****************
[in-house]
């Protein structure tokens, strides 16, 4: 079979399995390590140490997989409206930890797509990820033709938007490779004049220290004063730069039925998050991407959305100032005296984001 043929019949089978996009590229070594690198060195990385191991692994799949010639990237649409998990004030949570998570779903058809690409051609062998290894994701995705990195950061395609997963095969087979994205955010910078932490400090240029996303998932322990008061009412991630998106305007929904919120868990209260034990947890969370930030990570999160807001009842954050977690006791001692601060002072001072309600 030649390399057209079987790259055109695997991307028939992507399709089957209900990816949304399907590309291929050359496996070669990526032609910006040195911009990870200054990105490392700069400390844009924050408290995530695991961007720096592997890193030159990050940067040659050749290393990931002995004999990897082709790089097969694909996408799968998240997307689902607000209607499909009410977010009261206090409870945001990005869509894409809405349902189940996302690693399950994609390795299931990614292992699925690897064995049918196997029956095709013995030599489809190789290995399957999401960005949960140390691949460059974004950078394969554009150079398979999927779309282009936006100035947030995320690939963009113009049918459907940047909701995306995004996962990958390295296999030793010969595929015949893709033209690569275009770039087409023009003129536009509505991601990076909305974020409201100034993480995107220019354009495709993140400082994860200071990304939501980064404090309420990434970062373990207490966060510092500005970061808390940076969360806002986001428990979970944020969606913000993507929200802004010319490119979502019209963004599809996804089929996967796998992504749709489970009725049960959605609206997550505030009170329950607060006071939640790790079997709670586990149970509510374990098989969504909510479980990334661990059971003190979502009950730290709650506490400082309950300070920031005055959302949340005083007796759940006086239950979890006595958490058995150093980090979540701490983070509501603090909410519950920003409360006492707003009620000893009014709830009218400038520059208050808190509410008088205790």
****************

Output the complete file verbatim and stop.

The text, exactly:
[in-house]
């Protein structure tokens, strides 16, 4: 079979399995390590140490997989409206930890797509990820033709938007490779004049220290004063730069039925998050991407959305100032005296984001 043929019949089978996009590229070594690198060195990385191991692994799949010639990237649409998990004030949570998570779903058809690409051609062998290894994701995705990195950061395609997963095969087979994205955010910078932490400090240029996303998932322990008061009412991630998106305007929904919120868990209260034990947890969370930030990570999160807001009842954050977690006791001692601060002072001072309600 030649390399057209079987790259055109695997991307028939992507399709089957209900990816949304399907590309291929050359496996070669990526032609910006040195911009990870200054990105490392700069400390844009924050408290995530695991961007720096592997890193030159990050940067040659050749290393990931002995004999990897082709790089097969694909996408799968998240997307689902607000209607499909009410977010009261206090409870945001990005869509894409809405349902189940996302690693399950994609390795299931990614292992699925690897064995049918196997029956095709013995030599489809190789290995399957999401960005949960140390691949460059974004950078394969554009150079398979999927779309282009936006100035947030995320690939963009113009049918459907940047909701995306995004996962990958390295296999030793010969595929015949893709033209690569275009770039087409023009003129536009509505991601990076909305974020409201100034993480995107220019354009495709993140400082994860200071990304939501980064404090309420990434970062373990207490966060510092500005970061808390940076969360806002986001428990979970944020969606913000993507929200802004010319490119979502019209963004599809996804089929996967796998992504749709489970009725049960959605609206997550505030009170329950607060006071939640790790079997709670586990149970509510374990098989969504909510479980990334661990059971003190979502009950730290709650506490400082309950300070920031005055959302949340005083007796759940006086239950979890006595958490058995150093980090979540701490983070509501603090909410519950920003409360006492707003009620000893009014709830009218400038520059208050808190509410008088205790």